While Gord Downie has managed to attract an arena-level audience in his native Canada (and a few markets in the United States) for his work with the Tragically Hip, it's always been obvious that he's wanted to do more adventurous work outside the confines of the band, and if he was going to pick another Canadian act to collaborate with, he could scarcely have done better than the Sadies. The Sadies have a body of work that testifies to their eclectic spirit and deep instrumental skills, and they put these gifts to good work on Gord Downie, The Sadies, And the Conquering Sun, a set of ten tunes he recorded with the group. The group's echoey atmospherics are used to their best advantage on songs like "Los Angeles Times," "Saved," and the title cut, but the Sadies also rock harder here than they have in recent years, letting loose with some six-string firepower on "Crater," "It Didn't Start to Break My Heart Until This Afternoon," and "Demand Destruction," with Travis and Dallas Good making their guitars roar and howl, while bassist Sean Dean and drummer Mike Belitsky keep the backbeat lean, hot, and satisfying. With the Sadies providing top-shelf backing, Downie is free to go into rant mode on his lyrics, and while he reveals he can sound insightful and literate when he's of a mind (particularly on "Devil Enough" and "Saved"), he clearly relishes the chance to go on a beatnik lyrical bender on some of these tunes, and "Budget Shoes," "I'm Free, Disarray Me" and "One Good Fast Job" prove he's pretty good with such stuff, sounding a bit further out than on the average Tragically Hip session but maintaining an emotional clarity even when the lyrics tend not to scan quite so well in the literal sense. While both Downie and the Sadies both have plenty on their plates, And the Conquering Sun suggests they work well together and should take another stab at this some day.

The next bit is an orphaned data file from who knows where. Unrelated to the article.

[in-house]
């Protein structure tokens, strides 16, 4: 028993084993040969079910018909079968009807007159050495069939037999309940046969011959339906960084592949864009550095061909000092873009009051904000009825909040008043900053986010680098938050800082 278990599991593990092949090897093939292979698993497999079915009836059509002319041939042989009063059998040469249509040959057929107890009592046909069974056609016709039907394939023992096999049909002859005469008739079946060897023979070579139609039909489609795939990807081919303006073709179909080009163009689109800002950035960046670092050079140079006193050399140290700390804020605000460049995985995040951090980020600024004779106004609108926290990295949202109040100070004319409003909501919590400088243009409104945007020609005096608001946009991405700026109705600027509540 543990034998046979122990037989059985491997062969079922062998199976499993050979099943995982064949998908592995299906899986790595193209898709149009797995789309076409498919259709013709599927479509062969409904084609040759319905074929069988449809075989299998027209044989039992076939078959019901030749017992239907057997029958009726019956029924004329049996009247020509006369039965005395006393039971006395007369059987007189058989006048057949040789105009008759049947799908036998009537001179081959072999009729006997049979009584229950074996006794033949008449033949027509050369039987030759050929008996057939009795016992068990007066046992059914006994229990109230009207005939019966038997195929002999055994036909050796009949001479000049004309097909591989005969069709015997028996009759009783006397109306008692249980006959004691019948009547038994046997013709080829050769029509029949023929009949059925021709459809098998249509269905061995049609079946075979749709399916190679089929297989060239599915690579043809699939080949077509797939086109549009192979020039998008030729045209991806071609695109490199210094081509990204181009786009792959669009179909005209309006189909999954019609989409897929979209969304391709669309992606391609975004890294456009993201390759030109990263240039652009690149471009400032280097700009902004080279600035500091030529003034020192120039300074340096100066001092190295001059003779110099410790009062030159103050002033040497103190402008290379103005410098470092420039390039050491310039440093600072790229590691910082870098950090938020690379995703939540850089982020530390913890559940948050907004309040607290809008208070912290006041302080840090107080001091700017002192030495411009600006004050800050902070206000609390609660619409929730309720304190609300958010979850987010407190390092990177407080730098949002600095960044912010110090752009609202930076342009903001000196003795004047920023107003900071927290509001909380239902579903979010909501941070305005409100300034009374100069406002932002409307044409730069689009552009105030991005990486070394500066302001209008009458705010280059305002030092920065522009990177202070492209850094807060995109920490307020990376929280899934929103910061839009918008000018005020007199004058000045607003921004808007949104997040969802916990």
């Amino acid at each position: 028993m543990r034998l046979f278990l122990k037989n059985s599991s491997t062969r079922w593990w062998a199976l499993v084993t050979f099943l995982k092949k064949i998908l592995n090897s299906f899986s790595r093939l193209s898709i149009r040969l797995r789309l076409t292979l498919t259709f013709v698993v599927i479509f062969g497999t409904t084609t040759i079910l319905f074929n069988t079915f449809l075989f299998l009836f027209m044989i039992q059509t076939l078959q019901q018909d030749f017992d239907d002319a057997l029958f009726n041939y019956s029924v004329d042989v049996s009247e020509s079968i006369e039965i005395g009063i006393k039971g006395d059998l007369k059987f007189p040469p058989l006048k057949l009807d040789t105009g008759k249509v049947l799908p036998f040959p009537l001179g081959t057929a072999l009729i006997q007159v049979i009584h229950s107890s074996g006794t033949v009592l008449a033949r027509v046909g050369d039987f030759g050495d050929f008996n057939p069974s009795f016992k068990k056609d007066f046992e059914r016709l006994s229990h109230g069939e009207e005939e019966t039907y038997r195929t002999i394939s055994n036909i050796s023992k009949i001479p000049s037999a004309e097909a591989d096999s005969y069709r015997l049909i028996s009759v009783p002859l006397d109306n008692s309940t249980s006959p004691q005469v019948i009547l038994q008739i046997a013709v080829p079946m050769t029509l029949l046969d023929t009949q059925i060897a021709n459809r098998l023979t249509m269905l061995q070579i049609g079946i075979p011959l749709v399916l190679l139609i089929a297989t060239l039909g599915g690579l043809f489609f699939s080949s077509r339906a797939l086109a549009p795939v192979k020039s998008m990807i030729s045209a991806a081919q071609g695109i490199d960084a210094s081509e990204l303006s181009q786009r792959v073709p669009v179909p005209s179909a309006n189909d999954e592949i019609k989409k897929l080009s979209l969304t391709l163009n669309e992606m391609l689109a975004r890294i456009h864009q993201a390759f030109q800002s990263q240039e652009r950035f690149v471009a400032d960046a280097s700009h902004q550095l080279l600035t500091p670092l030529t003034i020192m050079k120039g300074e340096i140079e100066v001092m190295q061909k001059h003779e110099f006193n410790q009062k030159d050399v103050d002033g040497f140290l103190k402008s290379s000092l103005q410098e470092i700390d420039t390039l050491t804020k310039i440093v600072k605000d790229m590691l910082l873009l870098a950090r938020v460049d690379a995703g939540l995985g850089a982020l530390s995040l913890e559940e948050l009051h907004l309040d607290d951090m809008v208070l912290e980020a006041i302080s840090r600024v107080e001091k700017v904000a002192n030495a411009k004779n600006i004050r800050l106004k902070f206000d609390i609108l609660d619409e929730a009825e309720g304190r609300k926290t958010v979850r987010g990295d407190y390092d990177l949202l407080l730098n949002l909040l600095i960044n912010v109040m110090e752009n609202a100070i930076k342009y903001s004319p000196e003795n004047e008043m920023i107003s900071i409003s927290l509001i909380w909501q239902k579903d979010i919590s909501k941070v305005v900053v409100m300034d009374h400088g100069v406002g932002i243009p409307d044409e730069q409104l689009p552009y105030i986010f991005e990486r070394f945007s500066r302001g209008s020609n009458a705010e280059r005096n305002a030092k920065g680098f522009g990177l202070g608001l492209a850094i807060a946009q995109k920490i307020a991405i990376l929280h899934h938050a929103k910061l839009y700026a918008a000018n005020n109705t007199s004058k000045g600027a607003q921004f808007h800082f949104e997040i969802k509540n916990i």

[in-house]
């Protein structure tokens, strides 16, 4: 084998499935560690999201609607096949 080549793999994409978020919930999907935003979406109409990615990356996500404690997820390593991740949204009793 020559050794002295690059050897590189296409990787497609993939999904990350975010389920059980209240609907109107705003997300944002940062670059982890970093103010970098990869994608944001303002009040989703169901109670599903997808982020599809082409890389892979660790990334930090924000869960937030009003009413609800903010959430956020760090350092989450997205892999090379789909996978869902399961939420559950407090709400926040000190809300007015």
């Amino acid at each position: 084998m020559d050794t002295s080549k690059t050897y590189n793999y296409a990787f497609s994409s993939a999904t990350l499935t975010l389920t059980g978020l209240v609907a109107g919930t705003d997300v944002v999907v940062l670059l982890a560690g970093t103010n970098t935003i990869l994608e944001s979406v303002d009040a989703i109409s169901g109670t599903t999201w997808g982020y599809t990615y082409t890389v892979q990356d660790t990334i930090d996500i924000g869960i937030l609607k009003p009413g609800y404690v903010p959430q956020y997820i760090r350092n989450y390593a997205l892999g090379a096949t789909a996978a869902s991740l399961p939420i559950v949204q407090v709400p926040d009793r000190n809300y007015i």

AllMusic Review by Mark Deming